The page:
What about just making a serviceable ink pad? Again Epson, “Implementing this type of a design would result in more expensive printers. Most users would not benefit from such higher costs because their printers will never reach the Parts End of Life message.
Today, after researching what printer to purchase, I feel exploited and weary. Epson is completely correct in its assumption people will buy new printers if they receive the planned obsolescence error. Bringing this issue to our governments would likely result in zero interest from politicians. We, the people, do not have the time and energy to fight lobbyists and lawyers. A lawmaker is more likely to send you a new $120 printer, then take your concerns and investigate.
We live in a disposable society. There are no vacuum or television repair businesses. Washers, dryers, and even bicycles make their way to landfills because the cost of repair is far more than replacement. Warranties are lip service more than anything else. When you complete the phone maze to finally get a human, they explain to you that buried in the fine print is a clause that says, “Not today, Sunshine.” Instead of manufacturers backing a product with pride, retailers and other companies fill the warranty gap with “extended warranties.” Much like the manufacturers, they have their own fine print. Thus, we are left with making another purchase to avoid the headache. The path of least resistance always wins.
There Is No Margin
One last note to add to my research. If we go back to the beginning, printer manufactures create these devices to make a profit. One of the ways companies have found to sustain profits is through subscription. So, HP has created a program where the printer tells HP it is running low and they automatically send you new ink in the mail. They have several monthly payment plans and you can quit to let the useless device collect dust at any time. Sound familiar? This is how Xerox works. The price of their copy machines is beyond affordable for even large businesses. Instead, most lease the machines and pay for the toner and maintenance. As an aside, movie theaters are now stuck in this model thanks to the rise of digital projectors. We live in the age of Subscribe or Die, I guess.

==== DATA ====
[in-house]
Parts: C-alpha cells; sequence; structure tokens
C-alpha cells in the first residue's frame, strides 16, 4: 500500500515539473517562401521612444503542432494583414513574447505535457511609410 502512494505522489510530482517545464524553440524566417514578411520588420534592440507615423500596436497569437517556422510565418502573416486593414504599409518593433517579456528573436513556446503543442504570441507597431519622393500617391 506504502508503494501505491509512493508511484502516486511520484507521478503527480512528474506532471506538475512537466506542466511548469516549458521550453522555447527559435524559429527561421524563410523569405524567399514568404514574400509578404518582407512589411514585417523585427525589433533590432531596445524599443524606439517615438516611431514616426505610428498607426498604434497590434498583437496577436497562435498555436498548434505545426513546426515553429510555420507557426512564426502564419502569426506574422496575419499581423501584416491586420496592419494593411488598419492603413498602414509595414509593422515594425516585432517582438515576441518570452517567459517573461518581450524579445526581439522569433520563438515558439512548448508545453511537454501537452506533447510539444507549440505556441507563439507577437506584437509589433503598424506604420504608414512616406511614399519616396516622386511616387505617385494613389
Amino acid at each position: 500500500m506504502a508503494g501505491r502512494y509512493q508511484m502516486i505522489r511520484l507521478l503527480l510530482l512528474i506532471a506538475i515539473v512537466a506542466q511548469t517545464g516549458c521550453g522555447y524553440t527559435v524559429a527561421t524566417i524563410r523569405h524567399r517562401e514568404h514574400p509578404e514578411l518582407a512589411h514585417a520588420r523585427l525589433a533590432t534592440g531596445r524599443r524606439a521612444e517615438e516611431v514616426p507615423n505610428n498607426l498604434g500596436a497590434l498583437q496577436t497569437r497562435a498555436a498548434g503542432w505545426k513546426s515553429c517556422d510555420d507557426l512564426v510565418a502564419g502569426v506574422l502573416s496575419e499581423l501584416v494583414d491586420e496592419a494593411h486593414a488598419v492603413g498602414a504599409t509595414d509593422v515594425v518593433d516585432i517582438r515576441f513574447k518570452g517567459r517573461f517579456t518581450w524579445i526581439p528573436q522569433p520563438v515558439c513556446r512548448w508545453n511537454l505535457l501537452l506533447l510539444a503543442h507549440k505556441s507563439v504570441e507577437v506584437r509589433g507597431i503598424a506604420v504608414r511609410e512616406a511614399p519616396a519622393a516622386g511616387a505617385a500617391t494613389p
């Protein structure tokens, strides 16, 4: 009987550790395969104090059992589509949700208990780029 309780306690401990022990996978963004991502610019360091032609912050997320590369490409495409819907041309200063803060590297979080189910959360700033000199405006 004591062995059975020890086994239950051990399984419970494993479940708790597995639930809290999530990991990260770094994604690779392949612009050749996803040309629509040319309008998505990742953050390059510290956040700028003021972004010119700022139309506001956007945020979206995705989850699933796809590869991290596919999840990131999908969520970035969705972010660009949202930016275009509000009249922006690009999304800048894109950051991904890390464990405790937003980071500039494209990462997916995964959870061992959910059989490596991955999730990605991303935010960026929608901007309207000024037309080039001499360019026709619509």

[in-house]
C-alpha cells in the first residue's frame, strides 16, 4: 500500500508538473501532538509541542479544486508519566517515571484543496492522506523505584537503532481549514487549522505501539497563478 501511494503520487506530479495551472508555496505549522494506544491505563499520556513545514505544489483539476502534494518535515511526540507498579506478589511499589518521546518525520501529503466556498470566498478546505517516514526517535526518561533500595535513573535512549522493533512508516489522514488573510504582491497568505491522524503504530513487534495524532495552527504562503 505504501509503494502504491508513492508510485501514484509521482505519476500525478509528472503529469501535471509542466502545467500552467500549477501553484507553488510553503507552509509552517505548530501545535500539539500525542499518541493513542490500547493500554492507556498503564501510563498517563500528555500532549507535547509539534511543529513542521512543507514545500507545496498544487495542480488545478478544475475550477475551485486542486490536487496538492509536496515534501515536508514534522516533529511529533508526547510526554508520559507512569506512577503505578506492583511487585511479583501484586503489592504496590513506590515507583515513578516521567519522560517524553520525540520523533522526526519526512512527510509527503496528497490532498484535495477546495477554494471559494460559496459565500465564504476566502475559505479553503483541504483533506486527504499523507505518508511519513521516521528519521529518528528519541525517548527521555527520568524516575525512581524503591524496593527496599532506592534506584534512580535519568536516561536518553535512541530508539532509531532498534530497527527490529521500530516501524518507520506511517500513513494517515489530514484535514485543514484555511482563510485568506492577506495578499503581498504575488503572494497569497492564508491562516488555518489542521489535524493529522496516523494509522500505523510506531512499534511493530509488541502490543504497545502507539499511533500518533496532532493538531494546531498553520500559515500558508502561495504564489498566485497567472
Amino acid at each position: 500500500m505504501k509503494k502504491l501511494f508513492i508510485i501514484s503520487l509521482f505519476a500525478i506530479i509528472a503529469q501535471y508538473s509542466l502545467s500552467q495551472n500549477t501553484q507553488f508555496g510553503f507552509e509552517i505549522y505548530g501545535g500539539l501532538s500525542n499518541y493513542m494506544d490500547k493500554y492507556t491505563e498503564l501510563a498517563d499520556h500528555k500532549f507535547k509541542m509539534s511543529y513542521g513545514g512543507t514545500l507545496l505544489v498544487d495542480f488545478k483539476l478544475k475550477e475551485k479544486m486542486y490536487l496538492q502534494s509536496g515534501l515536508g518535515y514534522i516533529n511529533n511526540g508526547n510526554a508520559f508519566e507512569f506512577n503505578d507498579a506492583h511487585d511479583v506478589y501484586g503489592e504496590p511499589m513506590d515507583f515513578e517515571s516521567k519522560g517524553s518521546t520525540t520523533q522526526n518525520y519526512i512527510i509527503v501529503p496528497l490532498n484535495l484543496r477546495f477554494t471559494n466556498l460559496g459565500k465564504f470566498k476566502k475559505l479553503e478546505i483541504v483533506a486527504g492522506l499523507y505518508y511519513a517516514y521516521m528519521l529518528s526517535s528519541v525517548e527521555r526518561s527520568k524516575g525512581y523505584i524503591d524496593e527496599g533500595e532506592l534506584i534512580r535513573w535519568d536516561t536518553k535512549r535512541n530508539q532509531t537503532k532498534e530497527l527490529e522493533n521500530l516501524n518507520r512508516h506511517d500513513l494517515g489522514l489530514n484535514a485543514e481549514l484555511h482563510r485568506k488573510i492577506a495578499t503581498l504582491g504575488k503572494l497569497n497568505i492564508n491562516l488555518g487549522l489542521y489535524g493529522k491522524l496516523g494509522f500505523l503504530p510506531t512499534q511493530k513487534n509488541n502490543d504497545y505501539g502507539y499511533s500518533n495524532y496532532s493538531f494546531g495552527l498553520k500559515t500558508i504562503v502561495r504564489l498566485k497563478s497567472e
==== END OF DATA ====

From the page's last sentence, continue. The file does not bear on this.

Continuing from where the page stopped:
So what could I buy to solve the issue of printing many documents at home in an economical and environmentally friendly way? As I said above, I was weary from the research. I gave up on finding something that would be a useful and worthwhile investment for our future endeavors. Instead, I opted for something that could handle infrequent printing. No clogs in a laser printer. I will bow to my new master, Brother, and be thankful every time I am able to easily find the required toner cartridge. Perhaps I should take bets on how many prints it will be able to make before it reaches the manufactured “end of life” count coded into the machine?